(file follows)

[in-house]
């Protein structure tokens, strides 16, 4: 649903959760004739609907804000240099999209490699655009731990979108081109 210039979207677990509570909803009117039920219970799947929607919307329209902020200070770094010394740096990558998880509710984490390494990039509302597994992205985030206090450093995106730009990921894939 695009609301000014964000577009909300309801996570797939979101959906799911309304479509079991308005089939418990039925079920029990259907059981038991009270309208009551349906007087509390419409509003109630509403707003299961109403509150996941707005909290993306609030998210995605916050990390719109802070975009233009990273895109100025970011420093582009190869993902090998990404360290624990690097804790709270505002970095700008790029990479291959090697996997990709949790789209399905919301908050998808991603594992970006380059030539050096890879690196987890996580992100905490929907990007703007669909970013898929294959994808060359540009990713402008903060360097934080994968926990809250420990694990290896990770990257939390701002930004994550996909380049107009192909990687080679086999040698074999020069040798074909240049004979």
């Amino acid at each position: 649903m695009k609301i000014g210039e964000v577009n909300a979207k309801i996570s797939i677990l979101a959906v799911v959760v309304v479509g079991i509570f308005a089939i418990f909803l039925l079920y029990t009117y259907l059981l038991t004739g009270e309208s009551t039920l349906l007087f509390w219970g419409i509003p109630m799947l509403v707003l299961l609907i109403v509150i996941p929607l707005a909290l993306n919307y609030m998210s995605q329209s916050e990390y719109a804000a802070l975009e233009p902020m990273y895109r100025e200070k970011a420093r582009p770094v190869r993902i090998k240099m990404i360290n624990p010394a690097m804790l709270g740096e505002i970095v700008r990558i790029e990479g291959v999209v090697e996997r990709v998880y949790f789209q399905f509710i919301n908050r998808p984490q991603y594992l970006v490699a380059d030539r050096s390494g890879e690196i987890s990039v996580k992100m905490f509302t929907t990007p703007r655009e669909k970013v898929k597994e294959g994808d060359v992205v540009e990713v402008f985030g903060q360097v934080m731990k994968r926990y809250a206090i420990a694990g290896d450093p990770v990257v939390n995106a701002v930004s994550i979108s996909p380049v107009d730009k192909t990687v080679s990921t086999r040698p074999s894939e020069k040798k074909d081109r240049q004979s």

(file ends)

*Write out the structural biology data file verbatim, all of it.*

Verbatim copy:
[in-house]
């Protein structure tokens, strides 16, 4: 649903959760004739609907804000240099999209490699655009731990979108081109 210039979207677990509570909803009117039920219970799947929607919307329209902020200070770094010394740096990558998880509710984490390494990039509302597994992205985030206090450093995106730009990921894939 695009609301000014964000577009909300309801996570797939979101959906799911309304479509079991308005089939418990039925079920029990259907059981038991009270309208009551349906007087509390419409509003109630509403707003299961109403509150996941707005909290993306609030998210995605916050990390719109802070975009233009990273895109100025970011420093582009190869993902090998990404360290624990690097804790709270505002970095700008790029990479291959090697996997990709949790789209399905919301908050998808991603594992970006380059030539050096890879690196987890996580992100905490929907990007703007669909970013898929294959994808060359540009990713402008903060360097934080994968926990809250420990694990290896990770990257939390701002930004994550996909380049107009192909990687080679086999040698074999020069040798074909240049004979």
């Amino acid at each position: 649903m695009k609301i000014g210039e964000v577009n909300a979207k309801i996570s797939i677990l979101a959906v799911v959760v309304v479509g079991i509570f308005a089939i418990f909803l039925l079920y029990t009117y259907l059981l038991t004739g009270e309208s009551t039920l349906l007087f509390w219970g419409i509003p109630m799947l509403v707003l299961l609907i109403v509150i996941p929607l707005a909290l993306n919307y609030m998210s995605q329209s916050e990390y719109a804000a802070l975009e233009p902020m990273y895109r100025e200070k970011a420093r582009p770094v190869r993902i090998k240099m990404i360290n624990p010394a690097m804790l709270g740096e505002i970095v700008r990558i790029e990479g291959v999209v090697e996997r990709v998880y949790f789209q399905f509710i919301n908050r998808p984490q991603y594992l970006v490699a380059d030539r050096s390494g890879e690196i987890s990039v996580k992100m905490f509302t929907t990007p703007r655009e669909k970013v898929k597994e294959g994808d060359v992205v540009e990713v402008f985030g903060q360097v934080m731990k994968r926990y809250a206090i420990a694990g290896d450093p990770v990257v939390n995106a701002v930004s994550i979108s996909p380049v107009d730009k192909t990687v080679s990921t086999r040698p074999s894939e020069k040798k074909d081109r240049q004979s």